Posted by Jill Boniske aka Arty Chick on October 4, 2010
When I saw the early blurbs about this movie, I was thinking it would be either a big yawn or a lot of youth culture that would make me feel really old. But The Social Network is neither of those things. It is a really involving, well-made drama based on the story of the creation of Facebook (or as it was originally called, The Facebook.)
Jesse Eisenberg plays Mark Zuckerberg a young, brilliant, socially inept (to the point of total jerkdom) Harvard student who can code anything in two seconds and early in the film hacks into the Harvard database to connect all the houses in a contest to vote on the hottest girls on campus. In just a few hours he gets 22,000 hits, crashes the network, pisses off a lot of girls and becomes an instant celebrity. This notoriety causes a trio of upperclassmen to approach him about coding a Harvard social network. And this is where he first wades into dangerous water.
With his best friend Eduardo (Andrew Garfield) as his bankroll and CFO, Zuckerberg simultaneously invents Facebook while stringing the other guys along. And, as we all know, Facebook takes off spectacularly. It takes over Harvard and then he moves on to one college after another. The Social Network is told in flashbacks between scenes of two lawsuits that Zuckerberg is fighting. One is against the upperclassmen who claim that Facebook was their idea and the other against his friend and CFO Eduardo who gets pushed aside once the company is really making money.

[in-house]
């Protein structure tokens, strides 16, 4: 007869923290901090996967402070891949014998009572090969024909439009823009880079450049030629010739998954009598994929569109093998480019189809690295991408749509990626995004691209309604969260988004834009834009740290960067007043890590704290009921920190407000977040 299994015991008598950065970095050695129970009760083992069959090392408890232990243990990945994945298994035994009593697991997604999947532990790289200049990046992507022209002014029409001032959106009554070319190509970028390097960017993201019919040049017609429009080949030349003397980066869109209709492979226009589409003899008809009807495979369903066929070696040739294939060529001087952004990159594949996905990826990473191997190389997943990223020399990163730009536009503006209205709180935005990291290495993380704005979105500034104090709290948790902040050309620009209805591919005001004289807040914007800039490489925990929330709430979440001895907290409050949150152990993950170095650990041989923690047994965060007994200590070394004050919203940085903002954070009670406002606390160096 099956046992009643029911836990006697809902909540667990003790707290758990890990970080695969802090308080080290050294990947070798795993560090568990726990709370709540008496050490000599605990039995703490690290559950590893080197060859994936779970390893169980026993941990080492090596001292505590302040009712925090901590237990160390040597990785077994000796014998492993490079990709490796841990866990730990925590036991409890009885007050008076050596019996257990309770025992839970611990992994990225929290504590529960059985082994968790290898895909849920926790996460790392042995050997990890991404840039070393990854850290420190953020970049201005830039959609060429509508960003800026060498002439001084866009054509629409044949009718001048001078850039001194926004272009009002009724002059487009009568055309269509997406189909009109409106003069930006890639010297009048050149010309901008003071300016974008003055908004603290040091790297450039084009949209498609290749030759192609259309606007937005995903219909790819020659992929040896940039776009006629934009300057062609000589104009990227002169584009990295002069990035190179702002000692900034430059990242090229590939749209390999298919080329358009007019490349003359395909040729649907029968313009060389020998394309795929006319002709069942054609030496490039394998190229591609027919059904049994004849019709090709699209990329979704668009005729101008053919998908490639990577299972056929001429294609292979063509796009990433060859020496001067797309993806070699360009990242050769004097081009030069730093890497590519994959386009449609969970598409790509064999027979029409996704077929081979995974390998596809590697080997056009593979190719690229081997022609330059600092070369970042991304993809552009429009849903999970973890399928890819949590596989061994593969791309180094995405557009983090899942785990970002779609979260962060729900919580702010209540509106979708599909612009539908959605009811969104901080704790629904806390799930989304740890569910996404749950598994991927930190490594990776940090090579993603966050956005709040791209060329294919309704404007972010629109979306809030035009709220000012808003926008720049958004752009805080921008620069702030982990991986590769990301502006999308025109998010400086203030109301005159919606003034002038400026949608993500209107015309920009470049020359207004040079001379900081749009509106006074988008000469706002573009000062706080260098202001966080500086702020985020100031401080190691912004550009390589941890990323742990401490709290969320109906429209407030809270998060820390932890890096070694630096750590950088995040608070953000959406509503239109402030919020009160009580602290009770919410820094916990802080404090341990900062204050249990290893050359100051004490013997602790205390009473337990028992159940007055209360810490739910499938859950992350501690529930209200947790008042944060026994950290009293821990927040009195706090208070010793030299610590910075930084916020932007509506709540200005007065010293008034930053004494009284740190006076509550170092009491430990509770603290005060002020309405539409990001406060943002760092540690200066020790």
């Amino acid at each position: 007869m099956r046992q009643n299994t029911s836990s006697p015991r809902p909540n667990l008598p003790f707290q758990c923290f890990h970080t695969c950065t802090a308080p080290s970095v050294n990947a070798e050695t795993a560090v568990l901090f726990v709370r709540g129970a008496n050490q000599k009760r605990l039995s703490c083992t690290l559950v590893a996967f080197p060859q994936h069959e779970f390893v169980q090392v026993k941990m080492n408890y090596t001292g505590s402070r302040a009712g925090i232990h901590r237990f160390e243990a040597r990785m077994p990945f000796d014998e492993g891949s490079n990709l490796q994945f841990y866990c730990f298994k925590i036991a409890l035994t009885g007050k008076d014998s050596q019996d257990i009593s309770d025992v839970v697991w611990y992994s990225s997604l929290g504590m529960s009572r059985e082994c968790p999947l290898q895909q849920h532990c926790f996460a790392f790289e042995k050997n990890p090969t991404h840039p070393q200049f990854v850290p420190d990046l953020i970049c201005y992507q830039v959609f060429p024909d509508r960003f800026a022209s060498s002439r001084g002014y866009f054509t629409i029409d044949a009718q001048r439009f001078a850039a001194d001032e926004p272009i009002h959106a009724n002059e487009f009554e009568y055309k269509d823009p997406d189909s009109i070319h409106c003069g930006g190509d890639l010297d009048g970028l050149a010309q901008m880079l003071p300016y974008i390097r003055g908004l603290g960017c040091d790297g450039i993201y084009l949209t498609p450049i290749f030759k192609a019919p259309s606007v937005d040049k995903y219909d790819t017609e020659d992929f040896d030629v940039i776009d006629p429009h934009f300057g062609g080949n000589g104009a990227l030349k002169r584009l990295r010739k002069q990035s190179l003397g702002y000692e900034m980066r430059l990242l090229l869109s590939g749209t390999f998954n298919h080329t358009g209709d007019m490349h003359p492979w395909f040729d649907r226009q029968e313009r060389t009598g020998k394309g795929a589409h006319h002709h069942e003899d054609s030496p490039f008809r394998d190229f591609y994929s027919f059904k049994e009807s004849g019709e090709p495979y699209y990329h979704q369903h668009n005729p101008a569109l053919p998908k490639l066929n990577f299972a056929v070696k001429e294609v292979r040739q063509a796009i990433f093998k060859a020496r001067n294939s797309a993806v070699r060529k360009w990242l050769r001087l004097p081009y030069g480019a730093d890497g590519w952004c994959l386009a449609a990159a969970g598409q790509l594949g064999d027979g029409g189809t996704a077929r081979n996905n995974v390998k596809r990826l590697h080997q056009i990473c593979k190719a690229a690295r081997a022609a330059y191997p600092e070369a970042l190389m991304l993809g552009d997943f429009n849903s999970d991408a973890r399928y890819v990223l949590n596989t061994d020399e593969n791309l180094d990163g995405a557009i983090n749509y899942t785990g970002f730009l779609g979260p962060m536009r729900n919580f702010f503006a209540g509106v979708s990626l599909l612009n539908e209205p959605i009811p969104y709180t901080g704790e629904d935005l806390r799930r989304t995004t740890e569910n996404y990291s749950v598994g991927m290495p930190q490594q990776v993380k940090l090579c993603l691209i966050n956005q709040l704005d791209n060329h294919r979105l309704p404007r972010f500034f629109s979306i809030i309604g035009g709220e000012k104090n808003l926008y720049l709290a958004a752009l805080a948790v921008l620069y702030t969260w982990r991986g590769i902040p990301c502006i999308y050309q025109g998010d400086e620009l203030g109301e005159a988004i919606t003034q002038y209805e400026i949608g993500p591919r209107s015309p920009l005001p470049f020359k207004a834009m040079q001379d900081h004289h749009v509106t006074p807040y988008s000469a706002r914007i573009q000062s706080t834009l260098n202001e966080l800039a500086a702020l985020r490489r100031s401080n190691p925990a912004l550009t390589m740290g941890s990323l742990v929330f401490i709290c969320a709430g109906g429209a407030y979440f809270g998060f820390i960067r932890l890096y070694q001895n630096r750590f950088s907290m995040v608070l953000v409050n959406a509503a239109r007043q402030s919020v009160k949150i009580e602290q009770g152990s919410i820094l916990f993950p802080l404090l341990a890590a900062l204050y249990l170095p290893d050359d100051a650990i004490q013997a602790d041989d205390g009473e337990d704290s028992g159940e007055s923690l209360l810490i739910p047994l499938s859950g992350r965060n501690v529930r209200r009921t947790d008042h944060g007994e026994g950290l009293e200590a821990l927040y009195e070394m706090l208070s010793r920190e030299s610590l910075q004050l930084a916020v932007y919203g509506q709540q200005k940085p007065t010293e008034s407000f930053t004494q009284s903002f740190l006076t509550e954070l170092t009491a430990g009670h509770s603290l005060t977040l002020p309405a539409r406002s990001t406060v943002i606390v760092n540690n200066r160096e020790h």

The other key player in the drama is Sean Parker effectively played by Justin Timberlake. Sean co-founded Napster and when he first sees the Facebook site, he smells a hit and quickly insinuates himself into Zuckerberg’s good graces. He is instrumental in pushing Eduardo out and bringing in some venture capitalists.
Throughout the film, Zuckerberg remains focused on one thing and one thing only — Facebook. He rarely smiles or seems to have fun. He is the ultimate computer geek, a fabulously wealthy one, but doesn’t really change from that first night at Harvard when he started the girl-ranking site. The real Zuckerberg claims that the film is total fiction. If it is, it is an incredibly well done fabrication in that it deals with betrayal, corruption, intellectual property theft and one of this decade’s most popular web sites in a compelling drama. I’d recommend it for every grown up and also the computer geeks of tomorrow; they might get a preview of the pitfalls they may face.
And now I am going to go and check my Facebook page for updates.